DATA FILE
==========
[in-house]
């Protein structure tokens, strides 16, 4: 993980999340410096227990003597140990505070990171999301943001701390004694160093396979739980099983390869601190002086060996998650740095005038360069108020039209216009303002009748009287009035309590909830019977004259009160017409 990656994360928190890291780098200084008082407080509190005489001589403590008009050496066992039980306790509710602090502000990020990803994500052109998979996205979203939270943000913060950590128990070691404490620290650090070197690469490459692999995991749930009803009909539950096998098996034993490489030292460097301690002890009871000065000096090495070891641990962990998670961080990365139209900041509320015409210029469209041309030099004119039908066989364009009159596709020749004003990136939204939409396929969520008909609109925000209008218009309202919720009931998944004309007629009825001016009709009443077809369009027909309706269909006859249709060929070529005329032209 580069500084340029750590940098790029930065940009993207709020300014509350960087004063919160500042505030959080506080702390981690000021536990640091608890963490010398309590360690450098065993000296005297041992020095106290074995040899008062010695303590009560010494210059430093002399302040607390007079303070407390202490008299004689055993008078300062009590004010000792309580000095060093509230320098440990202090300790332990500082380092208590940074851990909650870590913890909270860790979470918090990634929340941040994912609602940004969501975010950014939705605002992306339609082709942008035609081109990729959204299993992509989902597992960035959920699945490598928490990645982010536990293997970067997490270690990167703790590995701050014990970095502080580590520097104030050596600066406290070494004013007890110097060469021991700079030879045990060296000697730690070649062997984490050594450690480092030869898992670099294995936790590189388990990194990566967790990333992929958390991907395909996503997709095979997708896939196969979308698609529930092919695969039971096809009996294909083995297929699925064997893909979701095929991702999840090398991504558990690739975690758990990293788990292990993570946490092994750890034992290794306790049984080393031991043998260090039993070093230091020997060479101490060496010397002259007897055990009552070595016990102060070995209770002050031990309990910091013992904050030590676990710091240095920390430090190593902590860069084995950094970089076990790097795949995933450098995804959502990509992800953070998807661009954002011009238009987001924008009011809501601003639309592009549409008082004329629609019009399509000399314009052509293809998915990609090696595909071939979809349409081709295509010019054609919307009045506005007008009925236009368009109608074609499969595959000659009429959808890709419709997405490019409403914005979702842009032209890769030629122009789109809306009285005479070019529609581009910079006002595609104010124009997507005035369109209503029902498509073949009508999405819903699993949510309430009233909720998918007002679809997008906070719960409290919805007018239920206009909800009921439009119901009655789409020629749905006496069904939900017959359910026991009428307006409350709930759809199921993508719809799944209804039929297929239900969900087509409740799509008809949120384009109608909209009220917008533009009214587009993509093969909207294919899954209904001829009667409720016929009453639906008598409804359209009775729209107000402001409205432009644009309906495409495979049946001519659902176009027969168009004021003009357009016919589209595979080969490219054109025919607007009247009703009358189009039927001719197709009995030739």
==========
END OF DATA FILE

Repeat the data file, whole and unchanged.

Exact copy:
[in-house]
């Protein structure tokens, strides 16, 4: 993980999340410096227990003597140990505070990171999301943001701390004694160093396979739980099983390869601190002086060996998650740095005038360069108020039209216009303002009748009287009035309590909830019977004259009160017409 990656994360928190890291780098200084008082407080509190005489001589403590008009050496066992039980306790509710602090502000990020990803994500052109998979996205979203939270943000913060950590128990070691404490620290650090070197690469490459692999995991749930009803009909539950096998098996034993490489030292460097301690002890009871000065000096090495070891641990962990998670961080990365139209900041509320015409210029469209041309030099004119039908066989364009009159596709020749004003990136939204939409396929969520008909609109925000209008218009309202919720009931998944004309007629009825001016009709009443077809369009027909309706269909006859249709060929070529005329032209 580069500084340029750590940098790029930065940009993207709020300014509350960087004063919160500042505030959080506080702390981690000021536990640091608890963490010398309590360690450098065993000296005297041992020095106290074995040899008062010695303590009560010494210059430093002399302040607390007079303070407390202490008299004689055993008078300062009590004010000792309580000095060093509230320098440990202090300790332990500082380092208590940074851990909650870590913890909270860790979470918090990634929340941040994912609602940004969501975010950014939705605002992306339609082709942008035609081109990729959204299993992509989902597992960035959920699945490598928490990645982010536990293997970067997490270690990167703790590995701050014990970095502080580590520097104030050596600066406290070494004013007890110097060469021991700079030879045990060296000697730690070649062997984490050594450690480092030869898992670099294995936790590189388990990194990566967790990333992929958390991907395909996503997709095979997708896939196969979308698609529930092919695969039971096809009996294909083995297929699925064997893909979701095929991702999840090398991504558990690739975690758990990293788990292990993570946490092994750890034992290794306790049984080393031991043998260090039993070093230091020997060479101490060496010397002259007897055990009552070595016990102060070995209770002050031990309990910091013992904050030590676990710091240095920390430090190593902590860069084995950094970089076990790097795949995933450098995804959502990509992800953070998807661009954002011009238009987001924008009011809501601003639309592009549409008082004329629609019009399509000399314009052509293809998915990609090696595909071939979809349409081709295509010019054609919307009045506005007008009925236009368009109608074609499969595959000659009429959808890709419709997405490019409403914005979702842009032209890769030629122009789109809306009285005479070019529609581009910079006002595609104010124009997507005035369109209503029902498509073949009508999405819903699993949510309430009233909720998918007002679809997008906070719960409290919805007018239920206009909800009921439009119901009655789409020629749905006496069904939900017959359910026991009428307006409350709930759809199921993508719809799944209804039929297929239900969900087509409740799509008809949120384009109608909209009220917008533009009214587009993509093969909207294919899954209904001829009667409720016929009453639906008598409804359209009775729209107000402001409205432009644009309906495409495979049946001519659902176009027969168009004021003009357009016919589209595979080969490219054109025919607007009247009703009358189009039927001719197709009995030739």